Millennials and The Right To Choose


Since Bart Stupak tried to ban federal funding of abortion in a House bill earlier this month, there’s been an abundance of opining articles on the public perception of abortion. And according to two articles published recently, the real split isn’t between red states or blue states, but generational approaches to the issue of abortion.

In yesterday’s New York Times, Sheryl Gay Stolberg wrote about 80-year-old Representative Louise M. Slaughter—a Democrat from New York, staunch defender of abortion rights, and member of what NARAL’s Nancy Keenan calls “the menopausal militia”—who secretly helped her unmarried friend receive the procedure in the early 1950’s. According to her, the pain and secrecy of the experience was “seared into my mind,” no doubt helping to inform her pro-choice policy decisions since entering congress in 1986.

But in the 37 years since Roe v. Wade was decided—including the time in which my generation, the Millennials, has grown up—there has been fewer opportunities for pregnant women and their friends to have these kinds of scarring experiences. Instead, we’ve grown up during a time when abortion, while often expensive or difficult to come by, is at least a legal option. “The result is a generational divide,” writes Stolberg, “not because younger women are any less supportive of abortion rights than their elders, but because their frame of reference is different.” Ana Greenberg, a Democratic pollster who studies public attitude towards abortion, backs up this theory.

Here is a generation that has never known a time when abortion has been illegal…. For may of them , the daily experience is: It’s legal and if you really need one you can probably figure out how to get one. So when we send out e-mail alerts saying, "Oh my God, write to your senator," it’s hard for young people to have that same sense or urgency.

True, there has been no single event to inspire Millennials to fight for the right to abortion. But, as the Times points out—and as New York Magazine thoroughly covered—the other change for our generation has been the development of the sonogram.

As fetal ultrasound technology improved during the nineties, abortion providers, conditioned to reassure patients that the fetus was merely tissue, found it much harder to do so once their patients were staring at images that looked so lifelike. Banking on the emotional power of seeing a beating heart on a television screen—many in the pro-life movement refer to sonograms as “God’s window”—organizations like Focus on the Family began to use this technology to their advantage, sending ultrasound machines to Crisis Pregnancy Centers in an initiative taglined “Revealing Life to Save Life.”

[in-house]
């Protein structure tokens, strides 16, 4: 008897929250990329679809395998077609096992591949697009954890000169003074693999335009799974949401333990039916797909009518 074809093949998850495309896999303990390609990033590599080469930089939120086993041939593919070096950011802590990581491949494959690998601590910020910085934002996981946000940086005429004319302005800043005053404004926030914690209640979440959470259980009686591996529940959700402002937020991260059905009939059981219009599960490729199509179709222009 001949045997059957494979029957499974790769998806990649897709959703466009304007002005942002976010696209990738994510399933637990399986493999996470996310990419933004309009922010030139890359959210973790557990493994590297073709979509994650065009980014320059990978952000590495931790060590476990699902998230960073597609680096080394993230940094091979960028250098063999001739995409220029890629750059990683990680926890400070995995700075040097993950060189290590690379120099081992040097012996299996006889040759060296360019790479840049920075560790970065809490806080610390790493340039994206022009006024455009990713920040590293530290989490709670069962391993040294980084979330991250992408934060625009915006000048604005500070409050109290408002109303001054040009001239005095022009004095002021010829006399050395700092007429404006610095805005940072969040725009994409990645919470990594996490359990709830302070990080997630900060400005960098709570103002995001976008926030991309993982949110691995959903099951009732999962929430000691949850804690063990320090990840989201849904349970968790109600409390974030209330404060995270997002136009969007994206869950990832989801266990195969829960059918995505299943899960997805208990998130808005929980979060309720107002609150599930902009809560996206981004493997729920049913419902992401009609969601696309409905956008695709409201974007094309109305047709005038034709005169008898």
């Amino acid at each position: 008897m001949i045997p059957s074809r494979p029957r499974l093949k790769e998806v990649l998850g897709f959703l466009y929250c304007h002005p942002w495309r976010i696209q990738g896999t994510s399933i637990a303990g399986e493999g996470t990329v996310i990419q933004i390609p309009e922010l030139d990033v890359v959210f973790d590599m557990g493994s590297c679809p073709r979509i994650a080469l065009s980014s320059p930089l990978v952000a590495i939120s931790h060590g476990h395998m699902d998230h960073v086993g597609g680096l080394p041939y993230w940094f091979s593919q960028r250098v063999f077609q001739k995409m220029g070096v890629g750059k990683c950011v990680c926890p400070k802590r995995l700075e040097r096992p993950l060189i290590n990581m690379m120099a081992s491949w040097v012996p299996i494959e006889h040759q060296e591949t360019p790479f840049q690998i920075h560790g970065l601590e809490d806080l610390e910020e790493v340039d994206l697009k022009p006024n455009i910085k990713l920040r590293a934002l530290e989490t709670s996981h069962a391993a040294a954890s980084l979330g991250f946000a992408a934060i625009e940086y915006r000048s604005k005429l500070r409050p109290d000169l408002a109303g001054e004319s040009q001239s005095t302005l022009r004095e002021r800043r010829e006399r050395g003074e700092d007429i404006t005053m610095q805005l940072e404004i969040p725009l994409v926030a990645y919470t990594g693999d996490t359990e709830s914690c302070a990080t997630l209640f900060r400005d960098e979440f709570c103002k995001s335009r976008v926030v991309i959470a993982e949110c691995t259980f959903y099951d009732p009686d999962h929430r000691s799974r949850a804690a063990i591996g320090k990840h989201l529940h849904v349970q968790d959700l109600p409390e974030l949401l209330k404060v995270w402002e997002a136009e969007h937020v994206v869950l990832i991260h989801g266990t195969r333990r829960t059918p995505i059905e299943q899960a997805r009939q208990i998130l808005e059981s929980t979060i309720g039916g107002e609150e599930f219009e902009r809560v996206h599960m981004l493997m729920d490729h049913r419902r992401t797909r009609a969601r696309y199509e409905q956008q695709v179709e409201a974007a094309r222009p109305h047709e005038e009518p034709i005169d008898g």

So what does this mean for Millennials? First, it means that we need our theory and rhetoric to catch up with the technology, and quick—otherwise, Roe v. Wade may soon be as obsolete as the tape deck. While we shouldn’t abandon other, more modern issues—such as GLBTQ rights, a distant dream in the 1970s—we should find ways to update our arguments. On Wednesday, the Stop Stupak coalition will hold a “National Day of Action,” which will include a number of abortion rights advocacy groups hosting events and campaigns to inspire pro-choice Millennials to voice our support for pro-choice legislation. Our mothers and grandmothers fought hard to make sure that we could make decisions about our body, and now it’s the Millennial’s duty to ensure that abortion will be safe and legal for the next generation.

Maybe Stupak is just the galvanizing opponent we’ve been looking for.

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  • progo35

    “So what does this mean for Millennials? First, it means that we need our theory and rhetoric to catch up with the technology, and quick—otherwise, Roe v. Wade may soon be as obsolete as the tape deck.”

    You need your theory and rhetoric to catch up with the technology for what? SO you can tell women that even though it’s actually NOT a blob of tissue, it’s okay to kill it because it’s not a “person”?

    "Well behaved women seldom make history."-Laurel Thatcher Ulrich

  • ahunt

    For what?

    Starting with the authority to determine under what circumstances they will bear children, and ending with the certainty that the resources exist to implement that authority, etc.

  • hekate

    It’s better than telling women they are second to the developing parasite in their womb. I know, women should give up their humanity for some tissue in their uterus leeching their resources, but it’s always nice to remind them that women are in fact people with autonomy.